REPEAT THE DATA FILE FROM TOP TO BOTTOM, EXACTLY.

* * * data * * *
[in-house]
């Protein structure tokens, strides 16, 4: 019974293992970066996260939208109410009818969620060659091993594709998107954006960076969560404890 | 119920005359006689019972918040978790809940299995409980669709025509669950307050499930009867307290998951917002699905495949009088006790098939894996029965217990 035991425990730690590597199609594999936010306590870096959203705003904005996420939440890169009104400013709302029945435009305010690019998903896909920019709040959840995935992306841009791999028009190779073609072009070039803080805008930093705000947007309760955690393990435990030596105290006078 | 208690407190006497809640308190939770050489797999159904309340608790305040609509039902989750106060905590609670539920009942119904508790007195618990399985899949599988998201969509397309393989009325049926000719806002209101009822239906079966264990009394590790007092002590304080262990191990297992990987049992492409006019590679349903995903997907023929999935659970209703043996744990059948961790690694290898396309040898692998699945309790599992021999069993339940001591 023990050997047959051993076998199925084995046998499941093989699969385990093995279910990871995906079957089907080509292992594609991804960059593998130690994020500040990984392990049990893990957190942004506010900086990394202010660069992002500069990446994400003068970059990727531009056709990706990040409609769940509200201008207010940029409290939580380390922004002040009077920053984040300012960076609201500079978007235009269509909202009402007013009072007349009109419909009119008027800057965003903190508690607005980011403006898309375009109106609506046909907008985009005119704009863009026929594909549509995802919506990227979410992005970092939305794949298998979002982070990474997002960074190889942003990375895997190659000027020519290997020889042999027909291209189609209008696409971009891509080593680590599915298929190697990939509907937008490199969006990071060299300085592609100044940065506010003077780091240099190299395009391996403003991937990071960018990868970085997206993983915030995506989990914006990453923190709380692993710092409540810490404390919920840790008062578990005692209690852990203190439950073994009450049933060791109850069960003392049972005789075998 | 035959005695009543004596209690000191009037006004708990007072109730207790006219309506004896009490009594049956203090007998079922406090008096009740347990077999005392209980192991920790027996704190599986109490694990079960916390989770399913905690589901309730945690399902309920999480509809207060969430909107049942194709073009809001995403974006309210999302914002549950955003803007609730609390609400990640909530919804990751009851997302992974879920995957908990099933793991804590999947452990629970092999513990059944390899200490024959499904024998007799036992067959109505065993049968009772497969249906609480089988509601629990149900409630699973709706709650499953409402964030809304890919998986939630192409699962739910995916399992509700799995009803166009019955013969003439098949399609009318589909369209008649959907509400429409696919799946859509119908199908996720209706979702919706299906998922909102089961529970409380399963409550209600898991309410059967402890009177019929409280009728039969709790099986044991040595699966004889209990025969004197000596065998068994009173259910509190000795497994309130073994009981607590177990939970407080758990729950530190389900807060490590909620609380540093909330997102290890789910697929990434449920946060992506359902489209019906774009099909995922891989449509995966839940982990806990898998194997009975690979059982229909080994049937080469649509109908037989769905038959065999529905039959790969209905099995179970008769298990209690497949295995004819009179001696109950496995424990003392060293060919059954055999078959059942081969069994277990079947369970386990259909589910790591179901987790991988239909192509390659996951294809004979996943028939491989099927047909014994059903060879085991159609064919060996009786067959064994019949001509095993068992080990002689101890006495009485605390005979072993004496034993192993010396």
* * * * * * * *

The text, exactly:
[in-house]
């Protein structure tokens, strides 16, 4: 019974293992970066996260939208109410009818969620060659091993594709998107954006960076969560404890 | 119920005359006689019972918040978790809940299995409980669709025509669950307050499930009867307290998951917002699905495949009088006790098939894996029965217990 035991425990730690590597199609594999936010306590870096959203705003904005996420939440890169009104400013709302029945435009305010690019998903896909920019709040959840995935992306841009791999028009190779073609072009070039803080805008930093705000947007309760955690393990435990030596105290006078 | 208690407190006497809640308190939770050489797999159904309340608790305040609509039902989750106060905590609670539920009942119904508790007195618990399985899949599988998201969509397309393989009325049926000719806002209101009822239906079966264990009394590790007092002590304080262990191990297992990987049992492409006019590679349903995903997907023929999935659970209703043996744990059948961790690694290898396309040898692998699945309790599992021999069993339940001591 023990050997047959051993076998199925084995046998499941093989699969385990093995279910990871995906079957089907080509292992594609991804960059593998130690994020500040990984392990049990893990957190942004506010900086990394202010660069992002500069990446994400003068970059990727531009056709990706990040409609769940509200201008207010940029409290939580380390922004002040009077920053984040300012960076609201500079978007235009269509909202009402007013009072007349009109419909009119008027800057965003903190508690607005980011403006898309375009109106609506046909907008985009005119704009863009026929594909549509995802919506990227979410992005970092939305794949298998979002982070990474997002960074190889942003990375895997190659000027020519290997020889042999027909291209189609209008696409971009891509080593680590599915298929190697990939509907937008490199969006990071060299300085592609100044940065506010003077780091240099190299395009391996403003991937990071960018990868970085997206993983915030995506989990914006990453923190709380692993710092409540810490404390919920840790008062578990005692209690852990203190439950073994009450049933060791109850069960003392049972005789075998 | 035959005695009543004596209690000191009037006004708990007072109730207790006219309506004896009490009594049956203090007998079922406090008096009740347990077999005392209980192991920790027996704190599986109490694990079960916390989770399913905690589901309730945690399902309920999480509809207060969430909107049942194709073009809001995403974006309210999302914002549950955003803007609730609390609400990640909530919804990751009851997302992974879920995957908990099933793991804590999947452990629970092999513990059944390899200490024959499904024998007799036992067959109505065993049968009772497969249906609480089988509601629990149900409630699973709706709650499953409402964030809304890919998986939630192409699962739910995916399992509700799995009803166009019955013969003439098949399609009318589909369209008649959907509400429409696919799946859509119908199908996720209706979702919706299906998922909102089961529970409380399963409550209600898991309410059967402890009177019929409280009728039969709790099986044991040595699966004889209990025969004197000596065998068994009173259910509190000795497994309130073994009981607590177990939970407080758990729950530190389900807060490590909620609380540093909330997102290890789910697929990434449920946060992506359902489209019906774009099909995922891989449509995966839940982990806990898998194997009975690979059982229909080994049937080469649509109908037989769905038959065999529905039959790969209905099995179970008769298990209690497949295995004819009179001696109950496995424990003392060293060919059954055999078959059942081969069994277990079947369970386990259909589910790591179901987790991988239909192509390659996951294809004979996943028939491989099927047909014994059903060879085991159609064919060996009786067959064994019949001509095993068992080990002689101890006495009485605390005979072993004496034993192993010396």